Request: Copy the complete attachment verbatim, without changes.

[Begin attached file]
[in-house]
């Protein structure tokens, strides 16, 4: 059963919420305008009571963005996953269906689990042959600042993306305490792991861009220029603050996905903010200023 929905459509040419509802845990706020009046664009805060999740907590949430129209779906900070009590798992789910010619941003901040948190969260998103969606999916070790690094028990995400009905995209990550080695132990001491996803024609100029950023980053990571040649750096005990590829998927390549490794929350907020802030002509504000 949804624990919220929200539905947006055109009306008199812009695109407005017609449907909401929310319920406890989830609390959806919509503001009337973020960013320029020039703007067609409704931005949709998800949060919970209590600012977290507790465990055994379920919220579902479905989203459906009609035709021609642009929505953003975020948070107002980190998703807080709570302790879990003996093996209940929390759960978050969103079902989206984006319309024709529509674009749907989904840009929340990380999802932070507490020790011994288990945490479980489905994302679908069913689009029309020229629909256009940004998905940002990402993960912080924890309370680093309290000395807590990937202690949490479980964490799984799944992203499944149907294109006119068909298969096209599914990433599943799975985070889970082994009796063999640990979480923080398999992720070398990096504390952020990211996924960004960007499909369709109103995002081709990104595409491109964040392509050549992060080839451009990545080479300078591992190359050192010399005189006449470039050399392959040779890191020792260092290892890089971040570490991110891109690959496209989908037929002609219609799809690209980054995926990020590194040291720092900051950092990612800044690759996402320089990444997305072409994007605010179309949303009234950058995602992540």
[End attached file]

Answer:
[in-house]
């Protein structure tokens, strides 16, 4: 059963919420305008009571963005996953269906689990042959600042993306305490792991861009220029603050996905903010200023 929905459509040419509802845990706020009046664009805060999740907590949430129209779906900070009590798992789910010619941003901040948190969260998103969606999916070790690094028990995400009905995209990550080695132990001491996803024609100029950023980053990571040649750096005990590829998927390549490794929350907020802030002509504000 949804624990919220929200539905947006055109009306008199812009695109407005017609449907909401929310319920406890989830609390959806919509503001009337973020960013320029020039703007067609409704931005949709998800949060919970209590600012977290507790465990055994379920919220579902479905989203459906009609035709021609642009929505953003975020948070107002980190998703807080709570302790879990003996093996209940929390759960978050969103079902989206984006319309024709529509674009749907989904840009929340990380999802932070507490020790011994288990945490479980489905994302679908069913689009029309020229629909256009940004998905940002990402993960912080924890309370680093309290000395807590990937202690949490479980964490799984799944992203499944149907294109006119068909298969096209599914990433599943799975985070889970082994009796063999640990979480923080398999992720070398990096504390952020990211996924960004960007499909369709109103995002081709990104595409491109964040392509050549992060080839451009990545080479300078591992190359050192010399005189006449470039050399392959040779890191020792260092290892890089971040570490991110891109690959496209989908037929002609219609799809690209980054995926990020590194040291720092900051950092990612800044690759996402320089990444997305072409994007605010179309949303009234950058995602992540």